Healthcare providers are increasingly falling victim of cyber attacks, Rajesh Maurya, Regional Director, India & SAARC, Fortinet, examines the reasons for data breaches in healthcare facilities by pointing out the sensitivity and value of health information and other vulnerabilities.
The healthcare industry is under attack for a reason. Cybercriminals view it as a place thatâs ripe for âbig winsâ, and the number of large healthcare institutions recently falling victim to data breaches shows theyâre having success.
But, what exactly makes healthcare such a popular target among todayâs cyber criminal community? Whatâs so appealing to malicious hackers about the healthcare industry?
Sensitivity and Value of Health Information
Cybercriminals who are able to penetrate healthcare networks gain access to sensitive information through medical records. The value of a stolen record is based on its ability to be replaced. For example, credit cards are easy to replace. It simply involves a phone call to the card issuer and a trip to the bank to get a new one. Patient records and other human data, however, are difficult if not impossible to replace. EMRs serve as a one-stop-shop thanks to the availability of full names, social security numbers, addresses, and more.
This information can be used for financial fraud outside the healthcare industry and if the victimsâ health insurance information is gathered, criminals can then sell the information for even more money on black markets. In fact, one Medicare number can reportedly sell for nearly $500 on todayâs black market (up to 10x the amount of a credit card number). Health insurance information can be leveraged for medical fraud, and arms criminals with the information needed to access free medical care, prescriptions, or even the ability to buy expensive medical equipment that can be sold for profit.
Lastly, stolen medical data can go undetected for much longer periods of time than something like a credit card, which is often closed within days of a breach.
Control of Medical Devices and Systems
More internet-connected medical devices and systems are being incorporated into the framework of healthcare than ever before. As a result, cybercriminals are being provided with more avenues of ingress and surfaces to attack than ever before.
Connected devices like drug pumps or pacemakers that are commandeered by cybercriminals could have fatal consequences. However, cybercriminals also try to breach non-life threatening devices to gain access to systems. Newly introduced connected medical devices are especially vulnerable to threats, as security can oftentimes take a backseat to device performance and convenience across the industry.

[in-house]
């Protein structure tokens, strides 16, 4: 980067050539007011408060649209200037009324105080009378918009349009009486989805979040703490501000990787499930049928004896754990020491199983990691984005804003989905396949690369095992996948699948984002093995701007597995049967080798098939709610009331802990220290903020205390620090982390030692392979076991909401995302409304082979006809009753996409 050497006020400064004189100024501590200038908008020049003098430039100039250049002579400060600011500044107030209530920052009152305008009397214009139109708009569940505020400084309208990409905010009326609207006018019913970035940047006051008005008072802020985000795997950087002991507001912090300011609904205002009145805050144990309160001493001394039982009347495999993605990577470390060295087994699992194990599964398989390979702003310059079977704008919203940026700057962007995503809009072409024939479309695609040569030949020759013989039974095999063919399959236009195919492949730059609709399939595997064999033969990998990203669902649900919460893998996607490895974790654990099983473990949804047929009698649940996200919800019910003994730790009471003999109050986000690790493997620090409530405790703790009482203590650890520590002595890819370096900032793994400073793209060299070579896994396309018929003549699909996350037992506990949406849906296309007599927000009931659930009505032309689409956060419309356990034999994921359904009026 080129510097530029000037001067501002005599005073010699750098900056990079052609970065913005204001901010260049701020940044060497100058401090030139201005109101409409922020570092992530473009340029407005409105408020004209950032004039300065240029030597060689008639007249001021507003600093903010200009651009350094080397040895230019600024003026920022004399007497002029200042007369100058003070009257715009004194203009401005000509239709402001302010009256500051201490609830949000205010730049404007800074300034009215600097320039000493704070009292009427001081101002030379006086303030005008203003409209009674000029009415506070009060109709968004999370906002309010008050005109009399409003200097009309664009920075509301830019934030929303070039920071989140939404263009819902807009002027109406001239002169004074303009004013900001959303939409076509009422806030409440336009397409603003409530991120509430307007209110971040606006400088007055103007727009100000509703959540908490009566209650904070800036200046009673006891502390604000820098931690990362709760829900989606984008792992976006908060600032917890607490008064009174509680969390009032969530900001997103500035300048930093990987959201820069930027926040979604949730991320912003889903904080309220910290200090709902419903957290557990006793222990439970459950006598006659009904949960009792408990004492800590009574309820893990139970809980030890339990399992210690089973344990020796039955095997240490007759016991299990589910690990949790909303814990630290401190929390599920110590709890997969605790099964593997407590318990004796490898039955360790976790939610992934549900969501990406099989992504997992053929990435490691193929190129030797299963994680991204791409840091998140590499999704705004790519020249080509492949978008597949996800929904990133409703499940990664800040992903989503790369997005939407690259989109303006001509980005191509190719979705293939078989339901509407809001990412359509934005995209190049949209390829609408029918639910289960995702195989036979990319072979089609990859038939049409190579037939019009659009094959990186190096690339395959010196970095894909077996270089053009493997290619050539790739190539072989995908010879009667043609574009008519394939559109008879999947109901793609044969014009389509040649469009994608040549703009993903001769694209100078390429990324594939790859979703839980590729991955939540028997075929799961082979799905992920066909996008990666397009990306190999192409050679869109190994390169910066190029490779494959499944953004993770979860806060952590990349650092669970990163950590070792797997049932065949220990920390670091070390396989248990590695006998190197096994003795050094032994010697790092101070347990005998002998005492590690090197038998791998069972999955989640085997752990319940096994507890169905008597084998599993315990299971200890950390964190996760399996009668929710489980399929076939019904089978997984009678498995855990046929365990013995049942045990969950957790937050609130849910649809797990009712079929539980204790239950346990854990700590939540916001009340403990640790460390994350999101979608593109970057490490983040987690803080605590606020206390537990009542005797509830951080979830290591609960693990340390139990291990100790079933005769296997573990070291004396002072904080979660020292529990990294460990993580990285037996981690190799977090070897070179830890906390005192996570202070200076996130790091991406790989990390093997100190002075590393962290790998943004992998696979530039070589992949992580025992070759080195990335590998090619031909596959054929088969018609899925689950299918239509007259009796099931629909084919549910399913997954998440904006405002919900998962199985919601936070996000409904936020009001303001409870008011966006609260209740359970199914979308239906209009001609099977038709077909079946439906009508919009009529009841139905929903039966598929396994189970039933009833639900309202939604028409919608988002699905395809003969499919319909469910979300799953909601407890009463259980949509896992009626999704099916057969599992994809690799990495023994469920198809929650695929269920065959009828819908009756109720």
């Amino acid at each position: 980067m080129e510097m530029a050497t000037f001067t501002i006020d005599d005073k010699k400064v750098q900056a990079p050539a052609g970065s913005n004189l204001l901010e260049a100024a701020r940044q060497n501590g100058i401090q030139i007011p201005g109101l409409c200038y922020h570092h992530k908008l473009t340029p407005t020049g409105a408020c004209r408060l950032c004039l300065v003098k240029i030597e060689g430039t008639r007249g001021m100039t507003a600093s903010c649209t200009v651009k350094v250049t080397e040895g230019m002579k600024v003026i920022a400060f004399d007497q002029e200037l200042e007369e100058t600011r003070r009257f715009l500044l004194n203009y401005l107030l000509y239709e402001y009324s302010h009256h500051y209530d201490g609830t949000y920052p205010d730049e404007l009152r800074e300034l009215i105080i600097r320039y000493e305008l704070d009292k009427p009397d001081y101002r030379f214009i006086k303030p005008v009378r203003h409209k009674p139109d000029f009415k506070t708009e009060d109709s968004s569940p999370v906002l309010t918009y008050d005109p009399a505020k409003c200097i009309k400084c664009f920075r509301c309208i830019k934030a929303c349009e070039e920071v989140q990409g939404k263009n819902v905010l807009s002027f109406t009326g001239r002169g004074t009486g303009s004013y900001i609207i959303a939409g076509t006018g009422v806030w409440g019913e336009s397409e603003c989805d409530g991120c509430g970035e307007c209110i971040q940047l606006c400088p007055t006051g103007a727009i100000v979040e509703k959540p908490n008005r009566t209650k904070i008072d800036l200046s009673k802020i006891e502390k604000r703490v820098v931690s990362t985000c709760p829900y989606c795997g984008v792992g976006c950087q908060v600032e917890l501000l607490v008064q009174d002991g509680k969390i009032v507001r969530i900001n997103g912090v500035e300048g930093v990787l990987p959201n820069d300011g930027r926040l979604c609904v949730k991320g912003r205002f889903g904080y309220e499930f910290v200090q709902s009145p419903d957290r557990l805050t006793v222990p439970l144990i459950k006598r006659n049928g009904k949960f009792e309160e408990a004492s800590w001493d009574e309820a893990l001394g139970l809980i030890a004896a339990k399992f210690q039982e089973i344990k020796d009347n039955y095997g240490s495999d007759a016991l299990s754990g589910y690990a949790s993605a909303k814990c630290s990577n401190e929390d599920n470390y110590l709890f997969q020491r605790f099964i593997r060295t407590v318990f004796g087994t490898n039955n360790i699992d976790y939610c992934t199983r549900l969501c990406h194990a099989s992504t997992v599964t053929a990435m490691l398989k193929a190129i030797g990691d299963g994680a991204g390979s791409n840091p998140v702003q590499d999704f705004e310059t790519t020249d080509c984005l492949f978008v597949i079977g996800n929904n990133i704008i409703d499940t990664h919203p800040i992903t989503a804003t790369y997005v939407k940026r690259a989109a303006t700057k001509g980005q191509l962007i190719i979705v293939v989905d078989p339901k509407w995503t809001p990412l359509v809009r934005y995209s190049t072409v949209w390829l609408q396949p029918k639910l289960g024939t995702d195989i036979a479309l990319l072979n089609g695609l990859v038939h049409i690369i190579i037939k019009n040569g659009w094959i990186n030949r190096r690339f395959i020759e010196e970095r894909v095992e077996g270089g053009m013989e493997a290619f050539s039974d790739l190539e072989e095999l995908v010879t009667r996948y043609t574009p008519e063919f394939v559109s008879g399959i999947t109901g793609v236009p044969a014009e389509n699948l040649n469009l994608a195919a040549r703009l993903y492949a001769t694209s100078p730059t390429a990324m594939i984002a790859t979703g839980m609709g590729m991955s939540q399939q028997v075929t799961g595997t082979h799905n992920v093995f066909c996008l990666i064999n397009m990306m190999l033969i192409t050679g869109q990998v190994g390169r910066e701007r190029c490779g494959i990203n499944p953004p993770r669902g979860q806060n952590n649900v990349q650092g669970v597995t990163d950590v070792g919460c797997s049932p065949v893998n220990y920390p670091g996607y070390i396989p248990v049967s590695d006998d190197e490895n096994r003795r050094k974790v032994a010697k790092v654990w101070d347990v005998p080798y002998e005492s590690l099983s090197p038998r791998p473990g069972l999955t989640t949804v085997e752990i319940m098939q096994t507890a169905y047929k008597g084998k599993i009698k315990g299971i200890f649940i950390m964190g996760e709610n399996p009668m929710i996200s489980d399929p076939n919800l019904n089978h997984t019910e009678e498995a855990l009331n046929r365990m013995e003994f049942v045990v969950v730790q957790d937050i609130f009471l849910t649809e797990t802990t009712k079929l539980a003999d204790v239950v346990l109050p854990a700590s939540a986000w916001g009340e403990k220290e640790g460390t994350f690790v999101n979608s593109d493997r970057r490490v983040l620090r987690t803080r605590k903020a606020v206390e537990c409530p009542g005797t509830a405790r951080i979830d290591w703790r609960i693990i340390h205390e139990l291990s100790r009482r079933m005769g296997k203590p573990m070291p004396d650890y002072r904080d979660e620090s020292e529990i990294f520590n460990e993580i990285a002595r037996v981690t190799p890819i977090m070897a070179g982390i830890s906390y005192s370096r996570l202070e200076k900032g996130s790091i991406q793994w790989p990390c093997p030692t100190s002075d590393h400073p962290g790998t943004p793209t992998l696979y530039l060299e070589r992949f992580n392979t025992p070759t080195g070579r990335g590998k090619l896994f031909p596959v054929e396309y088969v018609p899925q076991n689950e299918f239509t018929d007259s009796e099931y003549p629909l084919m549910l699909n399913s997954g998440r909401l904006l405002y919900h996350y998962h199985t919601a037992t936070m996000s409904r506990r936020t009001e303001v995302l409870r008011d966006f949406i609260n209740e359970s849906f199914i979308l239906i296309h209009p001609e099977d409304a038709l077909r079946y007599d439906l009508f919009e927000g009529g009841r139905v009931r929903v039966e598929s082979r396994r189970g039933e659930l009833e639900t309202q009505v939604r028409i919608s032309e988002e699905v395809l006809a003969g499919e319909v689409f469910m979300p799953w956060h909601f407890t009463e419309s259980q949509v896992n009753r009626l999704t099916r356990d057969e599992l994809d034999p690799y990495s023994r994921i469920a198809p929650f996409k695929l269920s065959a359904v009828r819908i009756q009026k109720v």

Once cybercriminals find their way into networks, they arenât just using access to steal patient data. In the past year, there have been a number of instances where ransom ware was used as a means for quick financial âwins.â With ransom ware attacks, cybercriminals seize control of systems and lock them up until the institution pays them currency for returned access. Healthcare institutions are often pressured into paying the sums of money being asked as prolonged downtime can be damaging to reputation, and more importantly, patient safety.
While ransom ware, or even more traditional denial of service attacks (DDoS) will likely continue to be a popular attack method against healthcare organizations, data we have uncovered here at Fortinet suggests that cybercriminals may now be expanding this ransom-based attack strategy to the manufacturing industry.
Healthcare is Vulnerable
With so many connected pieces of medical equipment and different types of software being run, itâs a challenge for healthcare organizations to successfully defend against attacks. Inadequate budgets and a lack of skilled security personnel, combined with the hurdles presented by a variety of security needs, are all holding healthcare institutions back, and cybercriminals are aware of their struggles.
The industryâs vulnerability makes it an easy target for criminals as a result. A attacker targeting a healthcare organization often has the luxury of gathering a little bit of information from one system, and then moving on to their next target without being detected. The number of vulnerable systems in an existing healthcare network makes it simple for them to collect a bunch of small wins over time that can equate to a big win overall.
As evidenced by the headline-grabbing data breaches over the past few years at large insurers and healthcare systems, hackers are finding the most lucrative information in patient medical records. As a result, there is more pressure than ever for healthcare organizations to refine their cyber security strategies.
Todayâs healthcare organisations need to think about ways to speed up and improve their security. Comprehensive cyber security solutions that address todayâs border-less attack surface make it possible for healthcare institutions to be both secure and high-performing at the same time.